Perhaps you would like to create a new set of codes for yourself and like-minded individuals to live by. Maybe you believe laws or punishments are unfair or unjust, or you certain immoral or unsavory behavior should be curtailed. Taxes should go to fund socially useful schemes or taxes are too damn high. Freedom of movement is a basic human right or we need to keep the bad guys out. Whatever your vision, there are practical and theoretical ways of implementing it today, be it via homeowner associations, Special Economic Zones, setting up your own seasteading colony in international waters, founding a religion, or incorporating a new town. There exists a vast number of overlapping codes and laws that govern all people already, but they often lack a shared foundation of well-understood, time-tested common principles. Enter Ulex.
What is Ulex?
In a nutshell, Ulex provides a set of sane legal defaults including a simple system for resolving disputes closely modeled on the system commonly used to arbitrate international trading disputes. There are recommended basic modules for civil procedure, torts, contracts, and property that incorporate best practices as codified by organizations including the American Law Institute/International Institute for the Unification of Law’s (ALI/UNIDROIT’s) Principles of Transnational Civil Procedure, and selected volumes from The ALI’s Restatements of the Law.
Ulex 1.0 can be viewed as a template for creating a legal distribution. It references the contents of the legal packages from quality upstream maintainers, along with some system utilities in the form of meta-rules, optional modules for criminal law, procedural rules and substantive rules. This distribution should not be considered final, complete, or the best legal system for any new self-governing group of people, but rather a starting point for experimentation. Since not everyone who wishes to create a new society is well versed in legal history and modern best practices, having a jumping-off point with quality material curated by a law professor should be useful. Not everyone wanting to build applications may know how to design a working operating system, and they shouldn’t have to.
Creating legal systems by means of references other documents is a common and systematic practice, much in the way that software is rarely written from scratch but instead makes use of libraries of already packaged code. So too can legal distributions be created with a few well-thought references to systems that already work well and some legal wording glue to create a coherent system. Implementation is accomplished via contract law in the context of the host state, a necessary bootstrapping mechanism for now. Ulex version 1.1 includes an optional host sovereign integration module (section 5) if better compatibility is desired.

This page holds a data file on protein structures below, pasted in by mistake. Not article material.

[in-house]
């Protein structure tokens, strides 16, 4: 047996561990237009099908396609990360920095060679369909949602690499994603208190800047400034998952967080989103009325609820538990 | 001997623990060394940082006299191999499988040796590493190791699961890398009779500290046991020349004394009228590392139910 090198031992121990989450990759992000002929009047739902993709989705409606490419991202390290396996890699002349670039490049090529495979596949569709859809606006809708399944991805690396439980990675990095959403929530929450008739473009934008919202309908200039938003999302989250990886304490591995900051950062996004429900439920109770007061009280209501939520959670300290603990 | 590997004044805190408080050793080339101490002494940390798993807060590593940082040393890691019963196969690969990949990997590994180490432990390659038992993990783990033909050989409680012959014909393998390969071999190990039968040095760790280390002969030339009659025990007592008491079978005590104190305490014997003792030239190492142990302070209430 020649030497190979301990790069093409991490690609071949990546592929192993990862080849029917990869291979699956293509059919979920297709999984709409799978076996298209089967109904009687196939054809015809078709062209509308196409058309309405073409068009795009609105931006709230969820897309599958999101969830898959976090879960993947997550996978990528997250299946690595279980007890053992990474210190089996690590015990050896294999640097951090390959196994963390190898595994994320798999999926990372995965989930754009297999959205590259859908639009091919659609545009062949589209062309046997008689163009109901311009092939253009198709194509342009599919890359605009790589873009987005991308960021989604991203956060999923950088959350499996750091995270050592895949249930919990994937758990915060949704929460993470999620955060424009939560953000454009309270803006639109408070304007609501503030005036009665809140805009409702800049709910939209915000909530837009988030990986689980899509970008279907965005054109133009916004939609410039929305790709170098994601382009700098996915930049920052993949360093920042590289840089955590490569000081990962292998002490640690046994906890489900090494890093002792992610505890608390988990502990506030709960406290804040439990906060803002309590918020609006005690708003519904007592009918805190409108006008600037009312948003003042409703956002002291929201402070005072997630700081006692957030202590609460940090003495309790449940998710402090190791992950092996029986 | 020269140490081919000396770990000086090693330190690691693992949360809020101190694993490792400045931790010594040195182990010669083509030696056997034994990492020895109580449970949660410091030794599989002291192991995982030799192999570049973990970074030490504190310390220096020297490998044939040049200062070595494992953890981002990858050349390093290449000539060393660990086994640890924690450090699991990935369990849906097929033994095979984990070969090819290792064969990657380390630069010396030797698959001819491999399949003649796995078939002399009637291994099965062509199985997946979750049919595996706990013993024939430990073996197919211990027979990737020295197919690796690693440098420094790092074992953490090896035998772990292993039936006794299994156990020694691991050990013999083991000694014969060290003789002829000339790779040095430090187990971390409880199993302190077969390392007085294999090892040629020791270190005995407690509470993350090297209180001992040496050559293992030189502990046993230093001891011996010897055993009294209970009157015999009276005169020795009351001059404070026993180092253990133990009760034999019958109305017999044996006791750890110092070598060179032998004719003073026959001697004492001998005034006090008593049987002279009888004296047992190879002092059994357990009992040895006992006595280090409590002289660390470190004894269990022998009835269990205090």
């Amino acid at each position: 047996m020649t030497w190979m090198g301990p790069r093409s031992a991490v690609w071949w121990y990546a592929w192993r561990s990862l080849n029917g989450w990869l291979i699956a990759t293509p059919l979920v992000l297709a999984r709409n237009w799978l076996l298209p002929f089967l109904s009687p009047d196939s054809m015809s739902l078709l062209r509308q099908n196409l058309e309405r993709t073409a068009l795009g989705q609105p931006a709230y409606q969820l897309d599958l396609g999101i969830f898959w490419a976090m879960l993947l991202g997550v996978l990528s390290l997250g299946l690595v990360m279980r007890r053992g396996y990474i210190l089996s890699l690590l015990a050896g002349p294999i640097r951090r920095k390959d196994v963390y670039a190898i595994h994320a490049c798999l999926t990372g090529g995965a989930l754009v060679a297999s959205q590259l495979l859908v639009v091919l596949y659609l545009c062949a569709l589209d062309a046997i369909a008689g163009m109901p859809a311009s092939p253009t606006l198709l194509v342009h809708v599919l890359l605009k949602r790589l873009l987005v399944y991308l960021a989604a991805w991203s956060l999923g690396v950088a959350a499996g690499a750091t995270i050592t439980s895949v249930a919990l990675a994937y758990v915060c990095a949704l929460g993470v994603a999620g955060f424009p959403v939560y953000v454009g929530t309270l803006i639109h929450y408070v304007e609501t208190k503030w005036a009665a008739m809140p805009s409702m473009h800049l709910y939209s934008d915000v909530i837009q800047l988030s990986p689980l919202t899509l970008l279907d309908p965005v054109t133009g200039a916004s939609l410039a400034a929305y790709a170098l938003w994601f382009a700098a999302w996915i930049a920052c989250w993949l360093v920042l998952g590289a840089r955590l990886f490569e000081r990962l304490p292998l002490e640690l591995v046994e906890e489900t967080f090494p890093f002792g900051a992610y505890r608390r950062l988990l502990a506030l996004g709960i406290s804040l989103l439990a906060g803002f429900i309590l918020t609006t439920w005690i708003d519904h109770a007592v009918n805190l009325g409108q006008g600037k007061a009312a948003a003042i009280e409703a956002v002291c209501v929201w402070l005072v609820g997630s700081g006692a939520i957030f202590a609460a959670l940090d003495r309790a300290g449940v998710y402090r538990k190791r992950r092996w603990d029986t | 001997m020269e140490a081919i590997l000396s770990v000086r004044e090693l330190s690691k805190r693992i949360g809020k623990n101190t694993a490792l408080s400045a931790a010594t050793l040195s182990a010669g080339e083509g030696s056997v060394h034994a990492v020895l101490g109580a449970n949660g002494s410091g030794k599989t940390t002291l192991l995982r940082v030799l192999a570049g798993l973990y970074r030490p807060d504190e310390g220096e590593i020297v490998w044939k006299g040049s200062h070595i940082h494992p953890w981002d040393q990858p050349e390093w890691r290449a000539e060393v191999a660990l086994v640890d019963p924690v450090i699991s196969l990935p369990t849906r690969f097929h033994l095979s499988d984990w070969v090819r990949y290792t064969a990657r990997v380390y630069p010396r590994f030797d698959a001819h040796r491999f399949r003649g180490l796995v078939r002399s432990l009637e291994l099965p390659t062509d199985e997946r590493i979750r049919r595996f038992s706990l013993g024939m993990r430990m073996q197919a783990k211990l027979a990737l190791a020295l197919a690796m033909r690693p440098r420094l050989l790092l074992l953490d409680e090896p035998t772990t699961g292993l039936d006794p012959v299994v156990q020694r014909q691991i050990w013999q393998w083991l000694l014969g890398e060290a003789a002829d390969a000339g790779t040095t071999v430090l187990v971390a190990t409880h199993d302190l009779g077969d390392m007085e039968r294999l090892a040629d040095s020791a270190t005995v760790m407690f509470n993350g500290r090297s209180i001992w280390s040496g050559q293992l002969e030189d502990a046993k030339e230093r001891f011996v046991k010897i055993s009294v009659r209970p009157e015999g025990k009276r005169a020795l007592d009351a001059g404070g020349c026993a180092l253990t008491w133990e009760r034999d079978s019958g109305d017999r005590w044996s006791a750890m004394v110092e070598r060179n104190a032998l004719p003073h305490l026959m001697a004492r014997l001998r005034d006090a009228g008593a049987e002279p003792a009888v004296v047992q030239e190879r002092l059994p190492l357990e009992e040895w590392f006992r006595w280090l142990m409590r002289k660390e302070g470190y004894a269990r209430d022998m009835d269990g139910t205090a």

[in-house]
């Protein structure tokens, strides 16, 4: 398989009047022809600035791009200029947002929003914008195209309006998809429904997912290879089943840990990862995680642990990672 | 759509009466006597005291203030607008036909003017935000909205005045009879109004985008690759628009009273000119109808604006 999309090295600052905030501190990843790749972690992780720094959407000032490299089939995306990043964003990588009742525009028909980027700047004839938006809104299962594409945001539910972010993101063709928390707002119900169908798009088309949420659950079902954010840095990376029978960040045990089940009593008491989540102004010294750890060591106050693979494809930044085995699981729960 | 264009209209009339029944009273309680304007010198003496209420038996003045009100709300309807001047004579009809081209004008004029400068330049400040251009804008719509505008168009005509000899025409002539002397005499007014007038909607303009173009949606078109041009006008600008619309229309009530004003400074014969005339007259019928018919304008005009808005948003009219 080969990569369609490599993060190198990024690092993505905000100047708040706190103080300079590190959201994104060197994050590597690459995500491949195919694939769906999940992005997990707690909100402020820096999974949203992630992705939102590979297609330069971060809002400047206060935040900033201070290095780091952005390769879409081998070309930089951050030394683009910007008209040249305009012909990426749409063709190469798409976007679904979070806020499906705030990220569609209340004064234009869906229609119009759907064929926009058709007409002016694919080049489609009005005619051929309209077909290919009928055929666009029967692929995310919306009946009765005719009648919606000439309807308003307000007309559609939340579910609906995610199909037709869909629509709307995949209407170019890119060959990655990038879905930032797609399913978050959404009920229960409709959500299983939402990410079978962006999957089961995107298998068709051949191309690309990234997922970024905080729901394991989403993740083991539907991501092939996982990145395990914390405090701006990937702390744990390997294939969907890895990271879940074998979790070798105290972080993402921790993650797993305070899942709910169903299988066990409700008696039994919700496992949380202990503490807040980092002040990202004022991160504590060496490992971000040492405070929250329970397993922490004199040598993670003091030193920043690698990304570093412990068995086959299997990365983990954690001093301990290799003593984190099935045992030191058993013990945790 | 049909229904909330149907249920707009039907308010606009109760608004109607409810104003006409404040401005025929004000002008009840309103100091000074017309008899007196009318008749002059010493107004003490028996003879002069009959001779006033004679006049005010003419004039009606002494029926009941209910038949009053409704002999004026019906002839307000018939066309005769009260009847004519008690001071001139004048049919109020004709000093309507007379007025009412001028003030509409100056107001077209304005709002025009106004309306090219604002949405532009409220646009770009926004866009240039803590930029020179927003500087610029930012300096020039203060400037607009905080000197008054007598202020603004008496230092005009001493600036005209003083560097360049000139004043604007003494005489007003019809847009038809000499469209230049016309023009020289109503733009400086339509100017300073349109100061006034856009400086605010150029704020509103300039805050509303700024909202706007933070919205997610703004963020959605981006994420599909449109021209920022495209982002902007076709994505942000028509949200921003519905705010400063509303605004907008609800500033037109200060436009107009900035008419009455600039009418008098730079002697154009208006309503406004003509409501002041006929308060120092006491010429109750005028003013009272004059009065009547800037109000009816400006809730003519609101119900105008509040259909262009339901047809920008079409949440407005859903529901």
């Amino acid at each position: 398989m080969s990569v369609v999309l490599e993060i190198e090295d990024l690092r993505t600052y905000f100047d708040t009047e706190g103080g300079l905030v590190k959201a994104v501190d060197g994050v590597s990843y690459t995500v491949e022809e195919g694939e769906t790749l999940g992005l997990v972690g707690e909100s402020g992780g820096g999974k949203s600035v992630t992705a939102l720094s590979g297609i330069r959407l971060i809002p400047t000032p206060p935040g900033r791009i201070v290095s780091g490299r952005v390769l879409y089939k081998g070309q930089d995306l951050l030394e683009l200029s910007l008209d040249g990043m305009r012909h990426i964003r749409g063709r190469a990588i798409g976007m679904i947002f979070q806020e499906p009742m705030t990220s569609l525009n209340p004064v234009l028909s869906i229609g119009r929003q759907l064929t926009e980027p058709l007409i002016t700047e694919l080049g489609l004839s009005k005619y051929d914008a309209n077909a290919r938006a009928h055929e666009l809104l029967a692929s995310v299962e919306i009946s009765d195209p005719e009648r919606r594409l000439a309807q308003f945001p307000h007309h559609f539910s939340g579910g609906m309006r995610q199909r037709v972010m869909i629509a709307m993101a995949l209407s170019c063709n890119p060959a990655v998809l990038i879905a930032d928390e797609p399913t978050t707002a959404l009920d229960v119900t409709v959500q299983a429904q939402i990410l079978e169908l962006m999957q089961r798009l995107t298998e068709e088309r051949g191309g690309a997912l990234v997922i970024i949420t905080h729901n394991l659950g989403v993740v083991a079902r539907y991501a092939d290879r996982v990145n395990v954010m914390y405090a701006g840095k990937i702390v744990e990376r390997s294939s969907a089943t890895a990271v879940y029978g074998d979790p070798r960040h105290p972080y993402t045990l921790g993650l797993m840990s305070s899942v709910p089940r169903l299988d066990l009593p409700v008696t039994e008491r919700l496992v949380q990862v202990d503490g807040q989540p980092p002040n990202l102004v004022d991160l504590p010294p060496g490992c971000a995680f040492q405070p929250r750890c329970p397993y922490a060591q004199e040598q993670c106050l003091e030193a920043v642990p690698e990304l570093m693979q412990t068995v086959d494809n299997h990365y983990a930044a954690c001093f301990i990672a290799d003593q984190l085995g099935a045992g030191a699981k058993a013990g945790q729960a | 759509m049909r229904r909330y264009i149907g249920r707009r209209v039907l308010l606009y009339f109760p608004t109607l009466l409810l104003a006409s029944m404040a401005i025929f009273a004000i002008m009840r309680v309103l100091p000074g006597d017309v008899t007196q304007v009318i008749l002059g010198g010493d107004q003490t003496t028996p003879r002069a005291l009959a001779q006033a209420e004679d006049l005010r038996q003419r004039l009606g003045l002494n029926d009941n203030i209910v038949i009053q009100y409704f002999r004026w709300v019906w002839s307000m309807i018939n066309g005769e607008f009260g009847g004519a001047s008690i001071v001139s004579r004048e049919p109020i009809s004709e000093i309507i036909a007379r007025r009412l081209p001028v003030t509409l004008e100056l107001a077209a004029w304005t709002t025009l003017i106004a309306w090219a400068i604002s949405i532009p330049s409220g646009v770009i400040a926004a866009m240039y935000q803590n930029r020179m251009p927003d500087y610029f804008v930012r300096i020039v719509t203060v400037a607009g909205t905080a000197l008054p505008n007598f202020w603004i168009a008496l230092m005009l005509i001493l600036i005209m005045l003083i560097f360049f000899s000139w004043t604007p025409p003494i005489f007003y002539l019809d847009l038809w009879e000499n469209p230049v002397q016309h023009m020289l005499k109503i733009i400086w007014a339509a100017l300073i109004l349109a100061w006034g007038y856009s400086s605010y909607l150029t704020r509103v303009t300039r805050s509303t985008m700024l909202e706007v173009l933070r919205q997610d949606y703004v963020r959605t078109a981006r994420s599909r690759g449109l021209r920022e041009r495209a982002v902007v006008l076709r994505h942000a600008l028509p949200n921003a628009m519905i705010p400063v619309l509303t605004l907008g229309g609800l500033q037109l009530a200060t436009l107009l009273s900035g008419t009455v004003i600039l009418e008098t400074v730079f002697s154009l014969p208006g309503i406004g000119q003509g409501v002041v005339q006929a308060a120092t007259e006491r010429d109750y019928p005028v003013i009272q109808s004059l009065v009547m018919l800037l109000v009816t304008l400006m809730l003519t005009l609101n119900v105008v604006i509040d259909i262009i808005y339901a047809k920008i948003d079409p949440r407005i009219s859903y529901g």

All that is needed for implementation is for parties to formally agree:
Only Ulex 1.1 shall govern any claim or question arising under or related to this agreement, including the proper forum for resolving disputes, all rules applied therein, and the form and effect of any judgment.
Ulex is not the final answer in self-organizing legal systems but a potential first organizing principle and base layer of abstraction upon which more varied and ambitious legal projects can be based. If a common template and minimum functioning system can be designed, the process and results can be embraced and extended around the world as people increasingly experiment with new forms and options for self-governance. With competing designs and implementations may come, eventually, more inspired and community-driven legal systems all developed in the finest tradition of open source development.
For future reading, the description of Ulex 1.1 is recommended.Read More
Some commentary on innovative governance news
Titus Gebel, a German entrepreneur just had his book, Free Private Cities, published in English. He was kind enough to thank me in the acknowledgements! He presents a radical libertarian, Rothbardian inspired case for free private cities. I am less radical than he is, and fear that such a strict property rights regime is unworkable in practice. However, he lays out the best case for it, and is worth grappling with. Further, he is interested in implementing his vision, and given his successful history as an entrepreneur, I wouldn’t bet against him.
Tyler Cowen discusses Chinese urbanization and economic development. I remain continually surprised by how underdiscussed these ideas are. At the World Bank Urbanization and Poverty Reduction Research Conference last Friday, the opening panel spent about 5 minutes discussing China. Tyler is a welcome corrective.
“Disney World is what it looks like if you give a corporation full control over an area of land as big as San Francisco.” Not only does Disney have full control, it also has a medium degree of autonomy from Florida. That being said, Disney’s attempts at creating communities, not amusement parks, haven’t been as successful, though they weren’t unsuccessful either.
The Economist has been the most prominent institution supporting Georgism over the last 5 years. Here’s one of their longer pieces.